- For Non Gluten Free Cracker Dough: Mist the counter lightly with spray oil and transfer the dough to the counter. Press the dough into a square with your hand and dust the top of the dough lightly with flour. Roll it out with a rolling pin into a paper thin sheet about 15 inches by 12 inches. You may have to stop from time to time so that the gluten can relax. At these times, lift the dough from the counter and wave it a little, and then lay it back down. Cover it with a towel or plastic wrap while it relaxes. When it is the desired thinness, let the dough relax for 5 minutes. Line a sheet pan with baking parchment. Carefully lift the sheet of dough and lay it on the parchment. If it overlaps the edge of the pan, snip off the excess with scissors. Or for Gluten Free Cracker Dough: Lay out two sheets of parchment paper. Divide the cracker dough in half and then sandwich the dough between the two sheets of parchment. Roll out the dough until it is a paper thin sheet about 15 inches by 12 inches. Slowly peel away the top layer of parchment paper. Then set the bottom layer of parchment paper with the cracker dough on it onto a baking sheet.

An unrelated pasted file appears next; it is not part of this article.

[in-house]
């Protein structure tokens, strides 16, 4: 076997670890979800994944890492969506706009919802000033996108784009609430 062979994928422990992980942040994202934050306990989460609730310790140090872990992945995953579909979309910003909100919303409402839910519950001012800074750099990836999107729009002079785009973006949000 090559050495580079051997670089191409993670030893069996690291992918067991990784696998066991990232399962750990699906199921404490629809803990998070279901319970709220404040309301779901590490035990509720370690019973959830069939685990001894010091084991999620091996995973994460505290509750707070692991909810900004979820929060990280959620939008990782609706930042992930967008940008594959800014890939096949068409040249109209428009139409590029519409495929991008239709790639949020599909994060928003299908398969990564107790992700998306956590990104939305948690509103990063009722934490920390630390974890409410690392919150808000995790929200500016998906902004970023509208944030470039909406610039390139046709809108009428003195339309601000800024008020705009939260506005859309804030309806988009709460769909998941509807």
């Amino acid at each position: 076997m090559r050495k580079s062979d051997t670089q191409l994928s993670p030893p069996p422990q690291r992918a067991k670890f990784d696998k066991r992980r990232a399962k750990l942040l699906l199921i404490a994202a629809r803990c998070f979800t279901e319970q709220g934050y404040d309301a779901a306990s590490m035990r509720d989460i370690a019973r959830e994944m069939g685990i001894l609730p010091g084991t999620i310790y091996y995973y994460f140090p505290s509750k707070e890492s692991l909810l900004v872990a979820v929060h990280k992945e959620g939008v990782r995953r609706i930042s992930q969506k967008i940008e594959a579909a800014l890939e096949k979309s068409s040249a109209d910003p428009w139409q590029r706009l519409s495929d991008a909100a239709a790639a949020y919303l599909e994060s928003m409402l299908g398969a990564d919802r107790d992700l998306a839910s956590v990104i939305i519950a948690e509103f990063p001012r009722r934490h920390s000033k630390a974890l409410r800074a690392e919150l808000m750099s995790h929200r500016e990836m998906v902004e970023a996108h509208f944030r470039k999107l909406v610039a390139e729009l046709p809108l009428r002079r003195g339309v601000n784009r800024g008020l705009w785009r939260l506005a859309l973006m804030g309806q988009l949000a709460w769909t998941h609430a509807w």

- Preheat the oven to 350 degrees Fahrenheit with the oven rack on the middle shelf. Mist the top of the dough with water and sprinkle a covering of seeds or spices on the dough (such as alternating rows of poppy seeds, sesame seeds, paprika, cumin seeds, caraway seeds, kosher or pretzel salt, etc.) Be careful with spices and salt - a little goes a long way. If you want to precut the cracker, use a pizza cutter (rolling blade) and cut diamonds or rectangles in the dough. You do not need to separate the pieces, as they will snap apart after baking. If you want to make shards, bake the sheet of dough without cutting it first.
- Bake for 15 to 20 minutes, or until the crackers begin to brown evenly across the top (the time will depend on how thinly and evenly you rolled the dough).
- When the crackers are baked, remove the pan from the oven and let them cool in the pan for about 10 minutes. You can then snap them apart or snap off shards and serve.
- Makes 1 sheet pan of crackers. Thanks for the recipe adaptation, Natalie and Shelly!
- Be sure to check out the Daring Bakers Blogroll to see the amazing creations everyone else came up with!